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Business and Economy

How Maine's Investment In Child Care Stacks Up With Other New England States


Over the past decade, a lack of infrastructure and poor funding decisions have negatively affected Maine’s child care sector. That is according to Judy Reidt-Parker, director of the national policy team at the Ounce of Prevention Fund.

She told Morning Edition Host Irwin Gratz that other New England states are looking to address those issues, including Rhode Island, which has created a child care “facilities fund.”

This story is part of Maine Public’s Deep Dive on child care. To see the rest of the series, visit mainepublic.org/childcare.

Reidt-Parker: So in New England, we have very old building stock, and building a building as a child care provider is incredibly expensive. I think the only time that really happens is if it’s a very large center. So Rhode Island has a facilities fund, and they can be very low-interest loans or they can be grants depending on the need. In Maine, we did this in the early 2000s. We had something called the Early Learning Opportunity Grant that was federal money. These were grants, and they were expected to just continue in the field for at least five years in return for having this funding. So a similar sort of thing, but in Rhode Island it’s permanent. And it’s part of a state investment.

Gratz: How about some of the other states?

Connecticut also has very strong resources. One thing that they have that is pretty significant connected to professional development is they have a very solid early childhood mental health consultation program. So if there is a child who has experienced trauma they don’t come to you and say, ‘Oh, I had this terrible experience, and life is so hard,' right? What they do is they let you know through their behavior. In Connecticut, they have supports where if a child is having behavioral challenges in a child care setting, there will be a mental health consultant, he’ll come and do an observation, they might identify that the child needs some specialized therapy, but they might also give the provider some hints about ways that they might restructure the classroom environment, or different ways to respond so that the child’s behavior is redirected or de-escalated.

I know a lot of times we think about Maine as being a lot more progressive about social services than our neighbor, New Hampshire. I guess I’m wondering, how does New Hampshire deal with child care issues compared to us?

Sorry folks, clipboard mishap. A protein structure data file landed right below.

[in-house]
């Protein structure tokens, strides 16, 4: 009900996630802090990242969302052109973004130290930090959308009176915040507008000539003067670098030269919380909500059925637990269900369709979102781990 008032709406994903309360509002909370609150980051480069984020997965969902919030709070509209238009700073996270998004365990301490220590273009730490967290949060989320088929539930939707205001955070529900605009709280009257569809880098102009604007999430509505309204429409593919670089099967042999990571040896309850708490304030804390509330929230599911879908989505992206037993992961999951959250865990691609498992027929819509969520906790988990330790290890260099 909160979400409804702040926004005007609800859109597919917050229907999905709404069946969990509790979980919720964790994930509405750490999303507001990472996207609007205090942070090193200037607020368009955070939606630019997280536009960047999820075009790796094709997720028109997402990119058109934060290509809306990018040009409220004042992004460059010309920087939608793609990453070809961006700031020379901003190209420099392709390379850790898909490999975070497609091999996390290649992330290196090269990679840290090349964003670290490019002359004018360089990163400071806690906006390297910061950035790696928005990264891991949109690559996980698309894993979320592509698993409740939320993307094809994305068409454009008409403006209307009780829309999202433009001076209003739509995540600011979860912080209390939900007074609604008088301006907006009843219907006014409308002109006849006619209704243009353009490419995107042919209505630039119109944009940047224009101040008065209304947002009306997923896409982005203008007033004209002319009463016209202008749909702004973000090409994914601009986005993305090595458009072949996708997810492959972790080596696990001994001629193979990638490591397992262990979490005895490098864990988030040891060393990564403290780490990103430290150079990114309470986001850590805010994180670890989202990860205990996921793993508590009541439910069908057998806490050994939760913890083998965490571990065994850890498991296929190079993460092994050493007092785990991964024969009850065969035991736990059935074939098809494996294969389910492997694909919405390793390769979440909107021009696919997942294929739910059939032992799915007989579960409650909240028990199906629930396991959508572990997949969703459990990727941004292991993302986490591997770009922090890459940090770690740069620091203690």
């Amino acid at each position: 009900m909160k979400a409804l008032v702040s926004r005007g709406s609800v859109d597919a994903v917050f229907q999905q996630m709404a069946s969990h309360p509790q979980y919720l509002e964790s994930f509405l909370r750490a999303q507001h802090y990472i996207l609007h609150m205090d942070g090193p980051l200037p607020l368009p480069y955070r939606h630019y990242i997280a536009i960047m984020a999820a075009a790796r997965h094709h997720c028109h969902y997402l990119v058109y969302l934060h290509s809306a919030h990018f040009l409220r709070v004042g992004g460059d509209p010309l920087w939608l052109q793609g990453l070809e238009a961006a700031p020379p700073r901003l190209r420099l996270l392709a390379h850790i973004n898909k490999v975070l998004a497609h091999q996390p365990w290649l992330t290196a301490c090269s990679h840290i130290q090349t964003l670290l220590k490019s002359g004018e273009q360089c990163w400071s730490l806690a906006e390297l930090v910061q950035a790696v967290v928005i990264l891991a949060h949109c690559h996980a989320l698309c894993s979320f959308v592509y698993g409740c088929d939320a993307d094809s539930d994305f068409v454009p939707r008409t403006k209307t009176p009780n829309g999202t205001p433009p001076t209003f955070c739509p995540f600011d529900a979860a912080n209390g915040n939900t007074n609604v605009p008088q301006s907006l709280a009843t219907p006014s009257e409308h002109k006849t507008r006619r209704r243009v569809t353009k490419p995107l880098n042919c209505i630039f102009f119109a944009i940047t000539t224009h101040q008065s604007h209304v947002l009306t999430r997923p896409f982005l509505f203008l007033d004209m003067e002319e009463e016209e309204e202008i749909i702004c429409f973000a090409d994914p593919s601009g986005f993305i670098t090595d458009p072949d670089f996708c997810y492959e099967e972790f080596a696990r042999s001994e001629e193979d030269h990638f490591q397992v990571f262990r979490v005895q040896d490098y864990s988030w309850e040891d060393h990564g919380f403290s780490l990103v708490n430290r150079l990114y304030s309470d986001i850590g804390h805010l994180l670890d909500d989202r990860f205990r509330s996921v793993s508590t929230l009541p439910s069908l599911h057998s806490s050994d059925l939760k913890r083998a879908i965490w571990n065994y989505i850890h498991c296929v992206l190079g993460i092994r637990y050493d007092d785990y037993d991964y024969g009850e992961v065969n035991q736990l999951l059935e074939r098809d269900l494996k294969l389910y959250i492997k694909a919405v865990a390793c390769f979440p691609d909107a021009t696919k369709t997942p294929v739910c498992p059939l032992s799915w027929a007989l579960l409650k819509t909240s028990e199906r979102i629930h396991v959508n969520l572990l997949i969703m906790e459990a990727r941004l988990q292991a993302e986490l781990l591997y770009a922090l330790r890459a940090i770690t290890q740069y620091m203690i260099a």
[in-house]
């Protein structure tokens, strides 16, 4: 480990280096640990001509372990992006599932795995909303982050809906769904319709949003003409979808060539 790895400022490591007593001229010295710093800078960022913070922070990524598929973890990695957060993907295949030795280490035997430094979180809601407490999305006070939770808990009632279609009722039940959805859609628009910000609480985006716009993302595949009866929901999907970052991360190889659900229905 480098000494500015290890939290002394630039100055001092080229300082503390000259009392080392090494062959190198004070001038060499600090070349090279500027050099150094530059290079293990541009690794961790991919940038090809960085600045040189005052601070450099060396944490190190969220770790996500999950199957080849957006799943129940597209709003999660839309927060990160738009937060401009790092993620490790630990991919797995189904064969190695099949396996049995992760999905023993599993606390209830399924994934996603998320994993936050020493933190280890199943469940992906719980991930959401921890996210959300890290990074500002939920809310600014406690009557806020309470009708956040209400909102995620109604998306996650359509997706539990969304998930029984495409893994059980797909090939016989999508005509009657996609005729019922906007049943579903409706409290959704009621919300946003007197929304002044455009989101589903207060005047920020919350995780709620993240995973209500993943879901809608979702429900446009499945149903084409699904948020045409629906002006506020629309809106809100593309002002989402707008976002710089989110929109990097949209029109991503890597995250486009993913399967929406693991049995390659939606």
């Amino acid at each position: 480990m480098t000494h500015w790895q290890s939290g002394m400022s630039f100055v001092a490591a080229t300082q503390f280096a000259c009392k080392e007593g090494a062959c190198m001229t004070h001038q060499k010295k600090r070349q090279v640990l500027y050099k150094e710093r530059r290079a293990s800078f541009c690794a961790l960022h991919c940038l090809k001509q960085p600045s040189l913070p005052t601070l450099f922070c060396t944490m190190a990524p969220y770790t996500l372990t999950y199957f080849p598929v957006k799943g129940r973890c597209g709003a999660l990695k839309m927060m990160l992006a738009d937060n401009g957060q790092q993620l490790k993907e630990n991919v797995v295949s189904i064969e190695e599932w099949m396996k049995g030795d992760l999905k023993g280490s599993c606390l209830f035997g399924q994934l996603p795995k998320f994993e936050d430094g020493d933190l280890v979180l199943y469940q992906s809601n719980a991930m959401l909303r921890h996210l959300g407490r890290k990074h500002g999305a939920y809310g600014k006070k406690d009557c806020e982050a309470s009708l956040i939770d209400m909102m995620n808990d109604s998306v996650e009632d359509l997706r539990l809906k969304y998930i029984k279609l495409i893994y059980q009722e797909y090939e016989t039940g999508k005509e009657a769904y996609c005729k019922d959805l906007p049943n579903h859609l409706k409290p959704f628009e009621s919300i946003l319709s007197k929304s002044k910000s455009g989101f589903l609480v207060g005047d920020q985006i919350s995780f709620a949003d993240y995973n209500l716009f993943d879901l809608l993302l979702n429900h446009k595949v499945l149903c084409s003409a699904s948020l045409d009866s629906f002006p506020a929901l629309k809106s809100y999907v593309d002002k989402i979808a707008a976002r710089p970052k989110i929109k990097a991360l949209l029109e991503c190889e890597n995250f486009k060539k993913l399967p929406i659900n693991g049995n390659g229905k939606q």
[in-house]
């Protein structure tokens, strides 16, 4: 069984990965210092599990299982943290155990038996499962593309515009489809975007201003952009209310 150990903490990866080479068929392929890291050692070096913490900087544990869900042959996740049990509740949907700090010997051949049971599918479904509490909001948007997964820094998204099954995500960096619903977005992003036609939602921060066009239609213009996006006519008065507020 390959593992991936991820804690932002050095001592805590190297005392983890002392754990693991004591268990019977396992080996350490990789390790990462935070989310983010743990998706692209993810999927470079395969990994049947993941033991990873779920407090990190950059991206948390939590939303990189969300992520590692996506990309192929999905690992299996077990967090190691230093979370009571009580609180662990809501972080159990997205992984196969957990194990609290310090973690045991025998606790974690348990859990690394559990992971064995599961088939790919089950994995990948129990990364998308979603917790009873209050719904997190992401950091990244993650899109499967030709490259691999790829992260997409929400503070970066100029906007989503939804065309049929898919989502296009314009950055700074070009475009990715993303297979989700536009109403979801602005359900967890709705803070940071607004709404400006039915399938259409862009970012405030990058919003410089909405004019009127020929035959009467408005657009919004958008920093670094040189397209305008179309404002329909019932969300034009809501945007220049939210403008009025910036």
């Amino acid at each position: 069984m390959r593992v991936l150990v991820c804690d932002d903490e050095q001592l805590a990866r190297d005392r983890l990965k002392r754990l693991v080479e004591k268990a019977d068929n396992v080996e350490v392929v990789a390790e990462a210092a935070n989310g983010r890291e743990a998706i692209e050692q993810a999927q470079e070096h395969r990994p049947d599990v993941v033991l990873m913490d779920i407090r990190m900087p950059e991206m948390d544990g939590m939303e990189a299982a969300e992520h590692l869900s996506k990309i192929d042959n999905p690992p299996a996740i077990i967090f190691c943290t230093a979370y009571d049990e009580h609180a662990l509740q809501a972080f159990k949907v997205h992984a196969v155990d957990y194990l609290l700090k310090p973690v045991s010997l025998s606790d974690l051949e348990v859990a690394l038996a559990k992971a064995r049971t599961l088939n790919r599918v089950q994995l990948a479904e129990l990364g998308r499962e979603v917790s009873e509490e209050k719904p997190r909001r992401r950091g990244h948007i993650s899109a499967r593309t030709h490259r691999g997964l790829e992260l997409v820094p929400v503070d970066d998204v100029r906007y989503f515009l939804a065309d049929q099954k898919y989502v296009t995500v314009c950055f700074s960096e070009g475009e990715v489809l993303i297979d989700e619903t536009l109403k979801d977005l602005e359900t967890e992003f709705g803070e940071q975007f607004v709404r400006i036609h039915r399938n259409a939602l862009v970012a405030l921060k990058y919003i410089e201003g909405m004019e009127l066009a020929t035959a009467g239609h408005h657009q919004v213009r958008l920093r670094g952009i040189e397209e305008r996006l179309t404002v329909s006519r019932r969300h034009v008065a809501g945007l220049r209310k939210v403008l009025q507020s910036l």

New Hampshire has just recently, probably over the past three years, had a significant uptick in their interest in investment in early childhood, and in child care in particular. One of the interesting things that they passed in this past legislative session was, in an attempt to address the opioid crisis for families, they used the definition of work to be defined as a family participating in addiction recovery. So that makes families eligible for the child care subsidy. And this year, they’re looking at grandparents caring for grandchildren. For the child care subsidy, it’s a block grant, it’s incredibly flexible, and states can define work in any way they choose. So in this way, they took a look at the circumstances in their state, they recognized they had a problem and that families needed help. But it gives the parent a great deal of confidence that when they are in their sessions, in their therapeutic sessions, their child is being well cared for.

And then there’s Massachusetts.

One of the things that Massachusetts does incredibly well is they use grants and contracts for their child care subsidy. In the past, we had a combination of child care subsidy vouchers, which is a portable subsidy that the parent carries with them to whatever provider, and then there were contracted slots, and those contracted slots were used, again, to provide a stability of care, possibly to make sure that there was a state investment in an age group that was underserved, like infants and toddlers, or children with special needs. So we once had a set of contracts with about 20 different providers across the state. And Massachusetts does that as well. And Massachusetts has done an incredibly good job with their contracts of making sure that there are strings attached to the money. So if you’re going to have this guaranteed funding to keep your program stable, and you’re going to reserve a set of slots for these low-income families, you’re also going to make sure that these low-income families have access to comprehensive services. So if they need support in finding housing, you’re going to figure out how to do that. If they need support in interviewing for jobs, you’re going to have the right staff and the right kind of programs to help someone do that.

So at some level, this is money question. There may be the block grant available, but as you pointed out, I think earlier, there needs to be some matching commitment on the part of the state. So how expensive is it for these states to provide these services?

It’s not a small commitment. To do it well, to do it properly, it’s a significant amount of money. The cost of not investing, particularly in child care, means that the economy itself slows down. There was actually a study done here on the economic impact of child care, and it’s significant. Not only are the providers buying supplies and foods to provide the care, but it’s also making it possible for families to have enough income to be able to live successfully and provide well for their children. Until we figure out how to better align the child care market, we will just continue to limp along.

This interview has been edited for clarity.

Maine Public’s Deep Dive: Childcare in Maine is made possible, in part, by the John T. Gorman Foundation and United Way's Women United.